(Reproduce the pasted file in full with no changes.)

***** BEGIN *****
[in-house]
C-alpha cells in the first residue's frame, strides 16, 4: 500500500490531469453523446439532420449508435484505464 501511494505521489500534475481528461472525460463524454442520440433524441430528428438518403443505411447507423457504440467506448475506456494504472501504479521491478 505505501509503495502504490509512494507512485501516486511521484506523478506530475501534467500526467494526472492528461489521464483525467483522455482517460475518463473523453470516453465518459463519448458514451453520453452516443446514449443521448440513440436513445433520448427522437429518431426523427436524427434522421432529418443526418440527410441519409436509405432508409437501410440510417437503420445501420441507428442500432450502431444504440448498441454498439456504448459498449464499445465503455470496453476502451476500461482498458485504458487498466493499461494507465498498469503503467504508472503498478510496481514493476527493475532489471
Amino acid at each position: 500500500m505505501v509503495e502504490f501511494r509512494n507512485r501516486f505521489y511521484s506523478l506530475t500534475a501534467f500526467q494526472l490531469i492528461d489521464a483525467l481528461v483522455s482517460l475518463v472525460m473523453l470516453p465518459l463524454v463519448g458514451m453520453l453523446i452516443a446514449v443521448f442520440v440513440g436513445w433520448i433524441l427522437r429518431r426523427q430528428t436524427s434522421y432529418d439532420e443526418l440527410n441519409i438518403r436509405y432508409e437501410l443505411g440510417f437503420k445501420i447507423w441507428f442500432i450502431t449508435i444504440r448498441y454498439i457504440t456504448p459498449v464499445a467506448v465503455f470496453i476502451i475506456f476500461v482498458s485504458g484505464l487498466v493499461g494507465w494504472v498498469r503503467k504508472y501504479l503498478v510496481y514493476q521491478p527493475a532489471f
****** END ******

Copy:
[in-house]
C-alpha cells in the first residue's frame, strides 16, 4: 500500500490531469453523446439532420449508435484505464 501511494505521489500534475481528461472525460463524454442520440433524441430528428438518403443505411447507423457504440467506448475506456494504472501504479521491478 505505501509503495502504490509512494507512485501516486511521484506523478506530475501534467500526467494526472492528461489521464483525467483522455482517460475518463473523453470516453465518459463519448458514451453520453452516443446514449443521448440513440436513445433520448427522437429518431426523427436524427434522421432529418443526418440527410441519409436509405432508409437501410440510417437503420445501420441507428442500432450502431444504440448498441454498439456504448459498449464499445465503455470496453476502451476500461482498458485504458487498466493499461494507465498498469503503467504508472503498478510496481514493476527493475532489471
Amino acid at each position: 500500500m505505501v509503495e502504490f501511494r509512494n507512485r501516486f505521489y511521484s506523478l506530475t500534475a501534467f500526467q494526472l490531469i492528461d489521464a483525467l481528461v483522455s482517460l475518463v472525460m473523453l470516453p465518459l463524454v463519448g458514451m453520453l453523446i452516443a446514449v443521448f442520440v440513440g436513445w433520448i433524441l427522437r429518431r426523427q430528428t436524427s434522421y432529418d439532420e443526418l440527410n441519409i438518403r436509405y432508409e437501410l443505411g440510417f437503420k445501420i447507423w441507428f442500432i450502431t449508435i444504440r448498441y454498439i457504440t456504448p459498449v464499445a467506448v465503455f470496453i476502451i475506456f476500461v482498458s485504458g484505464l487498466v493499461g494507465w494504472v498498469r503503467k504508472y501504479l503498478v510496481y514493476q521491478p527493475a532489471f